Just so you know, I agree, it does look lovely in the pictures. Just best not to think about the sights and sounds of fellow swimmers coughing up copious amounts of deeply lodged phlegm into the pool when you are swimming in it. Also, best not to breath. Otherwise you will take in traffic fumes and cooking fire smoke from the surrounding streets, but you do sort of get desensitized to most aspects over time, and I tell myself that as we are swimming in super-concentrated chlorine you are probably OK as long as you do your best to avoid actually swallowing other people’s ejected bodily fluids. All about taking sensible precautions and some degree of personal responsibility for your health. Turns out, same thing applies to personal security too. You have to be a bit flexible at times…
I’ll hold my hands up and admit it. Initially I thought security at the Phnom Penh Sports Club was a bit slack. But turns out, I just wasn’t thinking laterally enough. What I see as a security lapse is actually a very sensible precaution for solving problems before they arise.
What happened was this. One day, after I came out of the pool and returned to the lockers, I went to open what I thought was my locker, using the little key on its (filthy) twirly plastic strap that was, I assumed, unique to my padlock. Naturally, the padlock securing the locker opened effortlessly, as indeed you might reasonably expect… except that it was to reveal a locker full of personal belongings that were manifestly not mine! I did a double take, and then remembered I’d used a different locker than usual, but habit took me to the old one. Eek. It wasn’t so much the inadvertant opening of it that was the problem, it was the having to secure it again, and then try lots of other lockers before I was successfully reunited with my stuff. This was horribly reminiscent of the time I accidentally moved some 6 foot papier mâché hyacinths and assorted cardboard boxes into the hallway of the wrong house whilst helping a friend move. You can explain accidentally taking stuff into premises, but being caught lugging it out again is a different matter altogether. The weird thing about that occasion, was that I could hear people moving around in the property the whole time, but no-one came to investigate what I was up to, most bizarre. Anyway, back to Phnom Penh Sports Club. The point is, whilst I was glad to eventually locate my stuff, I did question how secure the lockers were if one key essentially can access all areas. I related this amusing anecdote to my gym buddy later, and speculated that maybe in future I should bring my own combination padlock down to the gym with me if I wanted to keep my stuff safe. Of course I never have, it would be sensible, but like many good ideas, it just seems too much of an effort to remember at 6.00 a.m. in the morning. Anyway, turns out, that what we silly westerners consider an hilarious oversight is actually a very good idea indeed. Let me explain, but first a commercial break to show off this bird’s nest grape juice product. Hmmm, tempting? Nope, no idea.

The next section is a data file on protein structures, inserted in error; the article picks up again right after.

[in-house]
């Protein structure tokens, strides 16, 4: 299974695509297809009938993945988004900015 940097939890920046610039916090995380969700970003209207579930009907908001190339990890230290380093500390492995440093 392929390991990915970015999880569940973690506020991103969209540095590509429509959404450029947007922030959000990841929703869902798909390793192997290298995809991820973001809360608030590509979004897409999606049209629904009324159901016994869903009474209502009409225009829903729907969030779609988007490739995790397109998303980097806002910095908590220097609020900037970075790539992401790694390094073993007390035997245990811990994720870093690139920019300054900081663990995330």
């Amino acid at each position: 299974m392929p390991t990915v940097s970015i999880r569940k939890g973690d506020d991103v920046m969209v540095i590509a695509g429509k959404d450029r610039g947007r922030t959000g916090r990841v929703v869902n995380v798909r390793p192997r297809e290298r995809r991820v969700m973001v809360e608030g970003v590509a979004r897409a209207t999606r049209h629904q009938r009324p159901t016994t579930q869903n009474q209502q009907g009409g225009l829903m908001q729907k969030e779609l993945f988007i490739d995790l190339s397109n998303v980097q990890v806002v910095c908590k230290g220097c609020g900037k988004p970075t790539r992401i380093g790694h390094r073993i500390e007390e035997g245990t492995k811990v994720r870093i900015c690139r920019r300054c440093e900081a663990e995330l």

So what happened today, was even more peculiar. My gym buddy had left his locker unlocked whilst he nipped into a cubicle to change following using the pool. When he emerged, problem. His locker, containing all his stuff, was now padlocked. Er, what happened there? Not to worry, he remembered what I’d said about the padlocks in the women’s changing area all seemingly having the same key, and just scouted around in the men’s changing area until he found a similar looking padlock, gave it a go, and voila, was able to retrieve his stuff! Result. It remains somewhat puzzling why someone locked his things away, but I wonder if someone inadvertently locked it thinking it was their own locker. Also mysterious, is why nobody batted an eyelid as he tried multiple keys to access the locker (the first attempt not being succesful) clearly this is not a security conscious (or maybe not a challenging) sort of society. Anyway, one mystery is now solved. What we see as an oversight in security is apparently eminently sensible. If all the padlocks had a unique key, how on earth are you to retrieve your things in the event that someone padlocks your locker and wonders off with it. What about if you lost your key even? This way, you can always be sure of retrieving things in case of need, irrespective of whether or not you have a key that matches the locker in question. It is a sort of genius. An alternative version of facts if you will. Not at all a cause for concern. How reassuring.